Indiana Democrats Will Face $3,150 in Fines for Walkout

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After fleeing the state for nearly five weeks, Democratic members of Indiana's House of Representatives will have to pay $3,150 each in fines for their absence.

The 39 Democrats walked out of Indiana's legislature February 22, seeking to delay action several Republican bills they considered an attack on organized labor. After holing up in Urbana, Ill., the Democrats returned to Indiana's state capitol Monday evening. For the first time Since Feb. 21, the Indiana House was able to reach a quorum and hold session.

While the Democrats were gone, Republicans passed a motion imposing fines on the lawmakers for each day of absence when the legislature would have been in session.Indiana state capitol - wiki.jpg

Beginning on the legislative session day of March 7, Democrats were to be fined $250 per day. Democrats have been fined at that rate on the session days of March 7, 8, 9, 14, 15, 16, and 17.

On March 17, as negotiations between Republicans and the absent Democrats broke down, Republicans upped the fines to $350 per day, a rate applied to the missed legislative session days of March 21, 22, 23, and 24.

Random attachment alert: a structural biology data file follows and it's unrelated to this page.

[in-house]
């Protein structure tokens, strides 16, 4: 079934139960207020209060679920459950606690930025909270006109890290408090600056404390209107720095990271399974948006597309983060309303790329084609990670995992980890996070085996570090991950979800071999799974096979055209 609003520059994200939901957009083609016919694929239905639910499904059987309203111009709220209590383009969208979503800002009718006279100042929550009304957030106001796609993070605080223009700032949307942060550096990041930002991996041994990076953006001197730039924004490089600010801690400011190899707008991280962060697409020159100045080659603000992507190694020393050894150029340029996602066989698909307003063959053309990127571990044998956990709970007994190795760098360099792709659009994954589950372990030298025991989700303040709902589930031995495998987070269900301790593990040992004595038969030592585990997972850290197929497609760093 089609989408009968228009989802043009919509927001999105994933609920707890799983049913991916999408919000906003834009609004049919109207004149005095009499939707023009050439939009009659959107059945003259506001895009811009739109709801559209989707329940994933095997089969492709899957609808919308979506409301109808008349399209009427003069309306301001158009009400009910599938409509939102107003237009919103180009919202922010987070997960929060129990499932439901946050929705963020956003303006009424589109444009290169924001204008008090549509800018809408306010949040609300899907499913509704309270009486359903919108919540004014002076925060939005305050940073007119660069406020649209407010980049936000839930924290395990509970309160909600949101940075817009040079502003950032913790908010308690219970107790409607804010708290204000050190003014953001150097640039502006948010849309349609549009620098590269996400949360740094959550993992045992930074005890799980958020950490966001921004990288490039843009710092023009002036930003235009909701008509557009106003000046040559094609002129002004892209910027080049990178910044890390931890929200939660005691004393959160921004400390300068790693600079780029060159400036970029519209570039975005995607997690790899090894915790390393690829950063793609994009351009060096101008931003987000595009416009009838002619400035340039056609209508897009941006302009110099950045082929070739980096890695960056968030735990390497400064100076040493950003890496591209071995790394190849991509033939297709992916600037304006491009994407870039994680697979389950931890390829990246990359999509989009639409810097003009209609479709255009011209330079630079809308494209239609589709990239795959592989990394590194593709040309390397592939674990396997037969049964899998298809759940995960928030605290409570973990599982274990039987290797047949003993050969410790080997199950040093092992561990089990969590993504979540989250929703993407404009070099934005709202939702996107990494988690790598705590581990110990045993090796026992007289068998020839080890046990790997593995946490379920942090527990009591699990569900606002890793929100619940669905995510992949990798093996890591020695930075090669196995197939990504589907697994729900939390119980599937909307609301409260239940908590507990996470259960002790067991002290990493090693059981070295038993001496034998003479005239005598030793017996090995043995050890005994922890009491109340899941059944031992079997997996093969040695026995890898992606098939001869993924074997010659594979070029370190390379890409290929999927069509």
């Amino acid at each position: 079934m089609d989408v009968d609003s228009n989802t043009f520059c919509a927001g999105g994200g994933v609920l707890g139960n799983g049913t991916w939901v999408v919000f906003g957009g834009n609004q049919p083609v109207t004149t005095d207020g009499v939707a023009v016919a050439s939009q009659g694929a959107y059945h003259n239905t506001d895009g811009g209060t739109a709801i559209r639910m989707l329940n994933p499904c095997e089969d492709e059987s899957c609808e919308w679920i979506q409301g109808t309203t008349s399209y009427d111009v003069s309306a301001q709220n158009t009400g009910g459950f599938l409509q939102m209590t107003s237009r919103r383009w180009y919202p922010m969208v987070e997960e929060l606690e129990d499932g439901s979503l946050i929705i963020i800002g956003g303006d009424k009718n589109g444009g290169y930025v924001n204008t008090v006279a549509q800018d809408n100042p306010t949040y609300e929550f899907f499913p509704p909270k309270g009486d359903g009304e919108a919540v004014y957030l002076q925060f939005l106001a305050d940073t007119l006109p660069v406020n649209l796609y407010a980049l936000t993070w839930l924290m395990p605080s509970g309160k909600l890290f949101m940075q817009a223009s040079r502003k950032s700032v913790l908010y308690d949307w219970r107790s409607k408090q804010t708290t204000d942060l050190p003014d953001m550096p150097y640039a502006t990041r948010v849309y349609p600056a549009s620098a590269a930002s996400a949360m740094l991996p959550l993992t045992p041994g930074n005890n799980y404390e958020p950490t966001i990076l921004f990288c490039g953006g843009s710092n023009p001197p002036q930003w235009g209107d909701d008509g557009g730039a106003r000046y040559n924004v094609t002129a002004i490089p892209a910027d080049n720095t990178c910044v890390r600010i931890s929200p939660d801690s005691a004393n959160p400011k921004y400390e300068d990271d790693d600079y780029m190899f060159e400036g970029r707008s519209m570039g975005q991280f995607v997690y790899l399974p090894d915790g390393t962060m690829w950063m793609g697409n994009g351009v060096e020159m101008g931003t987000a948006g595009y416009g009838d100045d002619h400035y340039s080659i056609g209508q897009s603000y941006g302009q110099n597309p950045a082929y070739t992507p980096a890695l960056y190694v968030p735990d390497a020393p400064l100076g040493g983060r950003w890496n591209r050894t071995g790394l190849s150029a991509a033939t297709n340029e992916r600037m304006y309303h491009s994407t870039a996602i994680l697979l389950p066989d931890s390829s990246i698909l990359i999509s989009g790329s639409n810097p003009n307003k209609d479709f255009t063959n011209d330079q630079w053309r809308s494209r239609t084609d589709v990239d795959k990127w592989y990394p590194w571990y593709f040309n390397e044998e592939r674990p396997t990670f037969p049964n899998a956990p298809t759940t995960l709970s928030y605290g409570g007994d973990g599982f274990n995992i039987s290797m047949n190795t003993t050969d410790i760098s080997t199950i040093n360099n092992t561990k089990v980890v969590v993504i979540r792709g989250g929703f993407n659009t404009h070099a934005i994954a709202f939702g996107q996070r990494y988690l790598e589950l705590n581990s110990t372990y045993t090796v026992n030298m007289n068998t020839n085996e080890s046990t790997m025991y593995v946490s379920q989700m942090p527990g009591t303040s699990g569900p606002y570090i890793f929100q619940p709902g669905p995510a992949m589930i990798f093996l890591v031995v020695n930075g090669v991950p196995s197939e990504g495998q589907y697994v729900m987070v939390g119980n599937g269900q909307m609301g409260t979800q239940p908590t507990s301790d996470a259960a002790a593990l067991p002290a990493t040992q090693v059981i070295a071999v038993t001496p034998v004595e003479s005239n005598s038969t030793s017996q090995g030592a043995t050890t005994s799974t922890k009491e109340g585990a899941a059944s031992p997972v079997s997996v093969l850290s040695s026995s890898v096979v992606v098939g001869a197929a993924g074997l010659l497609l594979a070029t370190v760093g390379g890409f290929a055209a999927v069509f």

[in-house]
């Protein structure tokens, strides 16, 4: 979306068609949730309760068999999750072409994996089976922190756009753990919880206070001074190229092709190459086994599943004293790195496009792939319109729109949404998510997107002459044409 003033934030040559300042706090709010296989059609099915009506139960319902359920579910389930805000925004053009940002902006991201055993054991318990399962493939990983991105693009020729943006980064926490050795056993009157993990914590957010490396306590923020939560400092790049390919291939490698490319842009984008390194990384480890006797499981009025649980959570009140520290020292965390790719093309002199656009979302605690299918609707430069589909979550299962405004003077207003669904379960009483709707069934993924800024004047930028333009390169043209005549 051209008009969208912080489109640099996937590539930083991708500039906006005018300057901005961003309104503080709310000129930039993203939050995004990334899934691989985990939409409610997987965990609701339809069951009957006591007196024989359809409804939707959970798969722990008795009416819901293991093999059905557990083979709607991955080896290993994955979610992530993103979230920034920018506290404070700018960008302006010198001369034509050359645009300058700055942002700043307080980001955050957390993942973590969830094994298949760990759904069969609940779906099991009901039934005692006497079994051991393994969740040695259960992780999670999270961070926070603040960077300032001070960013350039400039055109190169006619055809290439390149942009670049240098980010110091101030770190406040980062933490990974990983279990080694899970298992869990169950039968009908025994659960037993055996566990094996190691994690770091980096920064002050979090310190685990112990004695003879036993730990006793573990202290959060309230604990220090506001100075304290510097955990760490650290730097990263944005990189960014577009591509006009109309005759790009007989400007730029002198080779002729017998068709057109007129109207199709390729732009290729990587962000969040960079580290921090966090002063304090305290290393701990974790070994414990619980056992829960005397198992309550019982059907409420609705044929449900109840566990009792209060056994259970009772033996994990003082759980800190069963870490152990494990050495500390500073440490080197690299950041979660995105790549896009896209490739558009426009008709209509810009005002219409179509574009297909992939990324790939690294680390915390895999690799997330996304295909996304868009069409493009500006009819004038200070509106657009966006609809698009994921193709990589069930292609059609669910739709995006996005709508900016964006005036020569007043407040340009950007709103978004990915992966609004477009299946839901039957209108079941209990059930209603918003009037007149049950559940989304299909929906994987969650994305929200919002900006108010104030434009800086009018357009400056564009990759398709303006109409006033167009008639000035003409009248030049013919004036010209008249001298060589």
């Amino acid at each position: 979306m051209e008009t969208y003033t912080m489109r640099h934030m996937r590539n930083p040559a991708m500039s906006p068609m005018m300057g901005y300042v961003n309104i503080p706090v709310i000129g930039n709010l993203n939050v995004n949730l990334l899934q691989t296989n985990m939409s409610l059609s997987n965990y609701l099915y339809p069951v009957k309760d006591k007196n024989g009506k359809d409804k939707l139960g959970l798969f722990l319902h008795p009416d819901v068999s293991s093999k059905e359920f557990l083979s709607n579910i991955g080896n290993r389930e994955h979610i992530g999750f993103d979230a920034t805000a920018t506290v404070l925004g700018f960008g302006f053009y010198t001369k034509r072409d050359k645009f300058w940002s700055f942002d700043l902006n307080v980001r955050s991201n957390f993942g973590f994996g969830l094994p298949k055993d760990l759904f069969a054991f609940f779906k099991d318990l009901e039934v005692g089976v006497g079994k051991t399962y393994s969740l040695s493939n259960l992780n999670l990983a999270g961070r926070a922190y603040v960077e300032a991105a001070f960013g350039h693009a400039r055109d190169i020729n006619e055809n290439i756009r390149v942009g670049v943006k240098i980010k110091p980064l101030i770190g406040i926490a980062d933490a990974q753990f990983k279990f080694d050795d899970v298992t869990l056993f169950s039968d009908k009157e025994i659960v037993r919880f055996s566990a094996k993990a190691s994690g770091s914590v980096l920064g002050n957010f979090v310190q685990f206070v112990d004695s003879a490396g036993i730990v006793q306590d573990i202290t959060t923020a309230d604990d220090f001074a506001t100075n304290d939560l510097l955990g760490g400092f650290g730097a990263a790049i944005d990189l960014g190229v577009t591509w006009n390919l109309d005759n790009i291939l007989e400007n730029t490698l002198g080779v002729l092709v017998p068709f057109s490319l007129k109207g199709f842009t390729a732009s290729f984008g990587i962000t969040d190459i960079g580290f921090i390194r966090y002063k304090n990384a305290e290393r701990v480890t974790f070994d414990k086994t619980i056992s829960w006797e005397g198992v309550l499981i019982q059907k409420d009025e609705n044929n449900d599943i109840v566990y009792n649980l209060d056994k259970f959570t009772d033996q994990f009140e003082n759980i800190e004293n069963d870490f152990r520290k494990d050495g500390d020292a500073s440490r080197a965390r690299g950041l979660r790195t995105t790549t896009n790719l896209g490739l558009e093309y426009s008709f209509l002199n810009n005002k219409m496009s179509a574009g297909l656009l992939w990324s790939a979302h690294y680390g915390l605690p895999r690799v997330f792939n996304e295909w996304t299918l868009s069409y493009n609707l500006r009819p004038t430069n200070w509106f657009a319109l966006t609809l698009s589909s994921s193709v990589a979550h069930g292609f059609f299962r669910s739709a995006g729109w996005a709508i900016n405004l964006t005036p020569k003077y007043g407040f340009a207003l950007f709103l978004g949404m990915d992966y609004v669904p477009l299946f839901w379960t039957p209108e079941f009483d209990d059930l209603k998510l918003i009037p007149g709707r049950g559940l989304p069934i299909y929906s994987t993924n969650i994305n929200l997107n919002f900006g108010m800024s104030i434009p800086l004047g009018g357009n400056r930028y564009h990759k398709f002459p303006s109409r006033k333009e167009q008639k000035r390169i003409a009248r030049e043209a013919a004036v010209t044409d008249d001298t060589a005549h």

With Democrats back, and the House back in session at 5 p.m. on Monday, Democrats avoided another day of fines.

All together, the 39 Democrats will pay $122,850.

If the fines are to be waived, Republicans will now have to agree to it. Republican House Speaker Brian Bosma cannot simply waive them, according to House Republican Communications Directory Tory Flynn: A lawmaker must request that the fines be waived, and a majority of the House must vote to approve the waiver.

So, was it worth it?

Democrats return with one major concession from Republicans: an agreement not to pursue a "right-to-work" bill, which would limit unions' ability to organize and require new employees at a workplace to unionize. TPM's Evan McMoris-Santoro gives a rundown of what Democrats had gained as they returned on Monday.


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Chris Good is a political reporter for ABC News. He was previously an associate editor at The Atlantic and a reporter for The Hill.

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